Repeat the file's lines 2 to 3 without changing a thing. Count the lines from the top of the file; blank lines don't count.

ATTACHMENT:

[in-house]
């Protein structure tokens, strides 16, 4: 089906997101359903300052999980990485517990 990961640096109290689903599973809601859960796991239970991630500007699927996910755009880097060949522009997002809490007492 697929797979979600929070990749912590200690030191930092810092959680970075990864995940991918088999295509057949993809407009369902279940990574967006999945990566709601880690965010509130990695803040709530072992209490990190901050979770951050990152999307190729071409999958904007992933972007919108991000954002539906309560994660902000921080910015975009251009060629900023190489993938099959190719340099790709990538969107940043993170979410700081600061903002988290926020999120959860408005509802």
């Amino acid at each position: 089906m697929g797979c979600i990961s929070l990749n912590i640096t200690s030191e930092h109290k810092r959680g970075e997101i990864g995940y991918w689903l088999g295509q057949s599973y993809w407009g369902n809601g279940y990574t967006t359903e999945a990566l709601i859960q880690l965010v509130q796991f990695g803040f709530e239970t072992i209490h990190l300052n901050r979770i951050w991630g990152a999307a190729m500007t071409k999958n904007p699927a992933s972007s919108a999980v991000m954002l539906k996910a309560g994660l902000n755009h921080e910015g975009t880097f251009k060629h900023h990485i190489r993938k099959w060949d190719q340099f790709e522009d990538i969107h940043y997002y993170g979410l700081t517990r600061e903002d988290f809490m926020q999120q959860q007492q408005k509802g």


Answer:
């Protein structure tokens, strides 16, 4: 089906997101359903300052999980990485517990 990961640096109290689903599973809601859960796991239970991630500007699927996910755009880097060949522009997002809490007492 697929797979979600929070990749912590200690030191930092810092959680970075990864995940991918088999295509057949993809407009369902279940990574967006999945990566709601880690965010509130990695803040709530072992209490990190901050979770951050990152999307190729071409999958904007992933972007919108991000954002539906309560994660902000921080910015975009251009060629900023190489993938099959190719340099790709990538969107940043993170979410700081600061903002988290926020999120959860408005509802």
């Amino acid at each position: 089906m697929g797979c979600i990961s929070l990749n912590i640096t200690s030191e930092h109290k810092r959680g970075e997101i990864g995940y991918w689903l088999g295509q057949s599973y993809w407009g369902n809601g279940y990574t967006t359903e999945a990566l709601i859960q880690l965010v509130q796991f990695g803040f709530e239970t072992i209490h990190l300052n901050r979770i951050w991630g990152a999307a190729m500007t071409k999958n904007p699927a992933s972007s919108a999980v991000m954002l539906k996910a309560g994660l902000n755009h921080e910015g975009t880097f251009k060629h900023h990485i190489r993938k099959w060949d190719q340099f790709e522009d990538i969107h940043y997002y993170g979410l700081t517990r600061e903002d988290f809490m926020q999120q959860q007492q408005k509802g």